What would ordinarily be an incredibly manual and laborious process to calculate in Excel, can instead be answered with a few clicks of a mouse. Using forward-planning scenarios and predictive analytics can help determine the impact of a project providing a far more robust outlook and enabling more considered decision-making. Crucially, this takes place in real-time, not over the course of weeks when spreadsheets have been recalculated. The board can input different scenarios and base decisions on robust data analysis.
This is not a quick fix and a transitioning to a digital boardroom requires buy-in and a cultural shift – a desire for the organisation to be truly data-driven. However, with the technology available today, it makes little sense that decision-makers can’t react at a speed the business needs. Implementing a digital, data-driven boardroom is central to any digital transformation journey and, in the coming years, will be the difference between success and failure.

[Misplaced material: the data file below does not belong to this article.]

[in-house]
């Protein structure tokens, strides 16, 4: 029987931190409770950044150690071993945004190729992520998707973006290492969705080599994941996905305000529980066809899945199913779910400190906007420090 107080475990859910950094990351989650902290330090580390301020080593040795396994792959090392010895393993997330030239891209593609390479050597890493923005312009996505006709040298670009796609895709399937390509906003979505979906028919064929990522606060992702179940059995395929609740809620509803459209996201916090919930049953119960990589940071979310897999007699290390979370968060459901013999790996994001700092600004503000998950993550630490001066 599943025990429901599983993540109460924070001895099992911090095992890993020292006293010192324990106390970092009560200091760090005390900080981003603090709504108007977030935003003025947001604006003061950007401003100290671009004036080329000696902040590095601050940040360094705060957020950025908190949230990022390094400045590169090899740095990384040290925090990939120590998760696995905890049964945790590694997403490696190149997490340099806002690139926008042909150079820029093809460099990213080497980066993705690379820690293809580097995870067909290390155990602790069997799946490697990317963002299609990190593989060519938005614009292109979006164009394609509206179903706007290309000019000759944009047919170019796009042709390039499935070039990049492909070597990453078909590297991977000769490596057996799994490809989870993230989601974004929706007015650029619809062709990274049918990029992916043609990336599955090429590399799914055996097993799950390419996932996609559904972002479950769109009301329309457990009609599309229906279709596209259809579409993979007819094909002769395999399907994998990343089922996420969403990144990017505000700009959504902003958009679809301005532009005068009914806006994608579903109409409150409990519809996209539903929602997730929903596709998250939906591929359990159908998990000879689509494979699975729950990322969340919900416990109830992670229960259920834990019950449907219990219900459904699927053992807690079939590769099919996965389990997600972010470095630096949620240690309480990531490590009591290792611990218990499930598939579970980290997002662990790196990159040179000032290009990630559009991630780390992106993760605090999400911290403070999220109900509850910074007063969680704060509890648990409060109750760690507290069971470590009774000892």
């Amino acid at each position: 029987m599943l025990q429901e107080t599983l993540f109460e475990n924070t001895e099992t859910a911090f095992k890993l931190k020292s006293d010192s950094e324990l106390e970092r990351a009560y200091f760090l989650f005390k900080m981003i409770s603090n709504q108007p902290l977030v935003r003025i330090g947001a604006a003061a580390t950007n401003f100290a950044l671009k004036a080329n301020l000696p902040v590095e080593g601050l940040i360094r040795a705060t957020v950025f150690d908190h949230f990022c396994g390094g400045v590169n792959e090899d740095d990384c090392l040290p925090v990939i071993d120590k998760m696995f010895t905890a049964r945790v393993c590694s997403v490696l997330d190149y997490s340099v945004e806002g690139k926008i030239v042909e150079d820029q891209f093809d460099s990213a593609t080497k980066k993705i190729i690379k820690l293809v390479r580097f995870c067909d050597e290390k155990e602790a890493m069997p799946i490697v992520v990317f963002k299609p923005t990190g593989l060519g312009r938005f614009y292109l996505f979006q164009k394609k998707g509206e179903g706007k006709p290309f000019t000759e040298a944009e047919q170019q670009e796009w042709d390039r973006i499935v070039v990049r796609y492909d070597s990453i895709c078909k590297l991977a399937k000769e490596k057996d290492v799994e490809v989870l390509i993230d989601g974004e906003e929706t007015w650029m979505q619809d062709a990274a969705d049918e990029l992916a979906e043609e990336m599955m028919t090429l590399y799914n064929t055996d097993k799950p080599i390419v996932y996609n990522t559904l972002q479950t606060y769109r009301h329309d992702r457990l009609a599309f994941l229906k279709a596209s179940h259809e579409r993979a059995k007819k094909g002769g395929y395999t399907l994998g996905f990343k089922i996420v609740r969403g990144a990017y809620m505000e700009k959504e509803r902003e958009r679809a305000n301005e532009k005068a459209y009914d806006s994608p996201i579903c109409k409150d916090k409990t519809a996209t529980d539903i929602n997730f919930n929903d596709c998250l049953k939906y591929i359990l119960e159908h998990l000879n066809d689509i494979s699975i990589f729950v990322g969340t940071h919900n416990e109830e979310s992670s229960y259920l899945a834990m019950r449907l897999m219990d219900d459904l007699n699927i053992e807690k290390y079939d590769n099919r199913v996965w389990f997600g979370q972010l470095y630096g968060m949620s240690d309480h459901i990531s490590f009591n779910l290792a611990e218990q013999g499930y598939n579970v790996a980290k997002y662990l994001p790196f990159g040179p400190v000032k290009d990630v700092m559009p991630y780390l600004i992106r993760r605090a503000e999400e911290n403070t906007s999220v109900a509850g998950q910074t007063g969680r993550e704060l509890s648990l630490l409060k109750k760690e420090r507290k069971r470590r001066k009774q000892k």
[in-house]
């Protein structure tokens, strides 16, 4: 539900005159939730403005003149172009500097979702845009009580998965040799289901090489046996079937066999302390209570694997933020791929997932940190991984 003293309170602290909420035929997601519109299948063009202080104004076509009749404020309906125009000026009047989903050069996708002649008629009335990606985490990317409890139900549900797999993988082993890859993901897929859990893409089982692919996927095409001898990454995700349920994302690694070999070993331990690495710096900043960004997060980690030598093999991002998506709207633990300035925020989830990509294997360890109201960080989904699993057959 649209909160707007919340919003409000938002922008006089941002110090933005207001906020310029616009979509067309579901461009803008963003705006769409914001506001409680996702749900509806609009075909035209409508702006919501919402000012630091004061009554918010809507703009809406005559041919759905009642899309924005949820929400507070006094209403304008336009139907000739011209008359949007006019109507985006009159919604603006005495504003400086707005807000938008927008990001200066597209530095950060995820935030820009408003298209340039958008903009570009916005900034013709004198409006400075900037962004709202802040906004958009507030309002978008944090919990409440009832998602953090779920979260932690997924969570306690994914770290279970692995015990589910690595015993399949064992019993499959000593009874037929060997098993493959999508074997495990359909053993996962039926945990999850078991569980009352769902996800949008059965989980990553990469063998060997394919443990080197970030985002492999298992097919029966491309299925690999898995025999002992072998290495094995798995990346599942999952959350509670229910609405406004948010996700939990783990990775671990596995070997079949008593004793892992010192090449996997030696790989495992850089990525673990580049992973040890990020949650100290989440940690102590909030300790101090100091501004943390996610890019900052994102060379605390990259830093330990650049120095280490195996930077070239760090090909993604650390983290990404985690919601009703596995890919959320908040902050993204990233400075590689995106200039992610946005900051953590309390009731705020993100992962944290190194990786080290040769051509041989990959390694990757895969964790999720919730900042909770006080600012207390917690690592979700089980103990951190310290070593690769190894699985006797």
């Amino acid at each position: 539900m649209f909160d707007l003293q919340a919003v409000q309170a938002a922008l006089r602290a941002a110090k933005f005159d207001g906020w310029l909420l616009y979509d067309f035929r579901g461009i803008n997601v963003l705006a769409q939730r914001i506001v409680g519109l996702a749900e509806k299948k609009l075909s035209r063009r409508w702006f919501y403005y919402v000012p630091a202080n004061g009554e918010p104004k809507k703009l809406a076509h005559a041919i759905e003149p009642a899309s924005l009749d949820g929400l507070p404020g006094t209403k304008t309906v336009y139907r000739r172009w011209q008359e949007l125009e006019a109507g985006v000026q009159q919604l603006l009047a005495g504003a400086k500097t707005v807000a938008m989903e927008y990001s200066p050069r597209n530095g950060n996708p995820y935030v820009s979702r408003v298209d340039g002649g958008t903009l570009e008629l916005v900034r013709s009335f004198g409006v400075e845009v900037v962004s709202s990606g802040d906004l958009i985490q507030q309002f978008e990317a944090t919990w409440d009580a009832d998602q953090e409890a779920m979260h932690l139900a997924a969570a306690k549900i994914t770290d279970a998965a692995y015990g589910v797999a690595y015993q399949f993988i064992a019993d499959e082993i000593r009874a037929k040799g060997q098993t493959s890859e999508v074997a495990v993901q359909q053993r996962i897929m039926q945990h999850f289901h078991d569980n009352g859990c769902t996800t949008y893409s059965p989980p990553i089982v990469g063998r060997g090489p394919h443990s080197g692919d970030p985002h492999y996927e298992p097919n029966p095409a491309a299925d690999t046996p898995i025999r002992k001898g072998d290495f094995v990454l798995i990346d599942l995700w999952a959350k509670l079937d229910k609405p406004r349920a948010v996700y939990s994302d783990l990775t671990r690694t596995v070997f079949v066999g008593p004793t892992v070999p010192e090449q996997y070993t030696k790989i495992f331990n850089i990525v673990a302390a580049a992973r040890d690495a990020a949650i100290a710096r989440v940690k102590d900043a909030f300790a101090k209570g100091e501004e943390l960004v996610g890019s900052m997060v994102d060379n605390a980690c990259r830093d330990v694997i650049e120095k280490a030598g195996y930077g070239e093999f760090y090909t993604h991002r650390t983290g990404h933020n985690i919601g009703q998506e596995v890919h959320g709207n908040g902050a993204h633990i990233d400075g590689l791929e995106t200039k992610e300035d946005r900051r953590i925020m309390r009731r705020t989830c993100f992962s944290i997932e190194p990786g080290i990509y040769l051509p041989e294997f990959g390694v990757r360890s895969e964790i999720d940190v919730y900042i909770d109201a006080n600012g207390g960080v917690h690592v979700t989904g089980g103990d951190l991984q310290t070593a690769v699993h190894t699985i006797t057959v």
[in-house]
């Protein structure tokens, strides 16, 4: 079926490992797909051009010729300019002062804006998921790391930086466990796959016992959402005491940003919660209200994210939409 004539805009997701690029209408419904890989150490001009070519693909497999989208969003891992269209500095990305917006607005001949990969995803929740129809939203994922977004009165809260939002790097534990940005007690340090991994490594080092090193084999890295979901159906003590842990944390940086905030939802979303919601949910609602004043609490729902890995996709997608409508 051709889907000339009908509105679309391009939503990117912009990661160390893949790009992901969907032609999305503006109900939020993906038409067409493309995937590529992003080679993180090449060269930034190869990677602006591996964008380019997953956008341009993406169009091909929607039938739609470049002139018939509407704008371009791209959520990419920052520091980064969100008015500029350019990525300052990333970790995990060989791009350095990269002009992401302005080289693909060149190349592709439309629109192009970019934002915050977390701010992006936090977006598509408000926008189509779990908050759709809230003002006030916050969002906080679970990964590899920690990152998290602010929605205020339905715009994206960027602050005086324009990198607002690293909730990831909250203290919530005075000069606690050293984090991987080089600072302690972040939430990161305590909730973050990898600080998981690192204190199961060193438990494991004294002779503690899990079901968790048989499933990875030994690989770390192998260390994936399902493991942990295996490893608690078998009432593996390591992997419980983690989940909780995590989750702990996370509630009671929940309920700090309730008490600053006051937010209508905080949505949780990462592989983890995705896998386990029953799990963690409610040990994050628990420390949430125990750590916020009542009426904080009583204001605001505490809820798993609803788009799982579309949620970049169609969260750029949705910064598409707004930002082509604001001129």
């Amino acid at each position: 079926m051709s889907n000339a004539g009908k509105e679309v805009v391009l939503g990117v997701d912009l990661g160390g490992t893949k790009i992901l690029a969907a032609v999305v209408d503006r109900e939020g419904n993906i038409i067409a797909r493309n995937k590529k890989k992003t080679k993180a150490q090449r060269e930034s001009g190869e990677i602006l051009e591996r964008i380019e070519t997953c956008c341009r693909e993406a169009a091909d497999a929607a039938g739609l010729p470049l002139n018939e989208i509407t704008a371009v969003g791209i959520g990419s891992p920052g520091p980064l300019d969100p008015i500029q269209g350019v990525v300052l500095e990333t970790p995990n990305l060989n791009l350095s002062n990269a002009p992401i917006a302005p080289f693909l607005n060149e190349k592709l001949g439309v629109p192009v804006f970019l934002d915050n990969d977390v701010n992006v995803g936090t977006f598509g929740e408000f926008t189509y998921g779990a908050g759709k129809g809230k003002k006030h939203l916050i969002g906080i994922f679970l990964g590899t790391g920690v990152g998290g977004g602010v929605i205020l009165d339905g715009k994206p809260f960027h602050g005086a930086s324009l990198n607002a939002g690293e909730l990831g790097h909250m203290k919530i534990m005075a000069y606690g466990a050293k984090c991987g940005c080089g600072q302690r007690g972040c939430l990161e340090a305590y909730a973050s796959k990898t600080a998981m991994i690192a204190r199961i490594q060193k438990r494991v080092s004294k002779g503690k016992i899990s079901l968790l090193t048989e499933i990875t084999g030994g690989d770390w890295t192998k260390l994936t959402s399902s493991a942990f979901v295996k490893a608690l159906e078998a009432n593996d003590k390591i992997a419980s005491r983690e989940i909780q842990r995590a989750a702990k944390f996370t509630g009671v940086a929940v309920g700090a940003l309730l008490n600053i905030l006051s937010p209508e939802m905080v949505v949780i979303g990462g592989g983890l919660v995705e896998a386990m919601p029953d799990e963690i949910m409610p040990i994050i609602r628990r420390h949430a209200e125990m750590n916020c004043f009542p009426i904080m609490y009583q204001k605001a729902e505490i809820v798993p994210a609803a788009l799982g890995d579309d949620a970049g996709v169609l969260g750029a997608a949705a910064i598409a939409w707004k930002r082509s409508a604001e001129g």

About Gavin Fallon, Managing Director - UK, Nordics & South Africa
Gavin Fallon is the Managing Director for the UK, Ireland, Nordics and South Africa at Board International. Gavin is responsible for driving the business strategy in these regions, working with teams across the organisation to ensure success. With more than 20 years’ experience, Gavin has spent the last 18 years at Board International working in roles including Head of Services & Consulting and Product Director. With his passion and experience, Gavin is widely considered an expert in the application of Enterprise Performance Management (EPM) across Sales and Operations.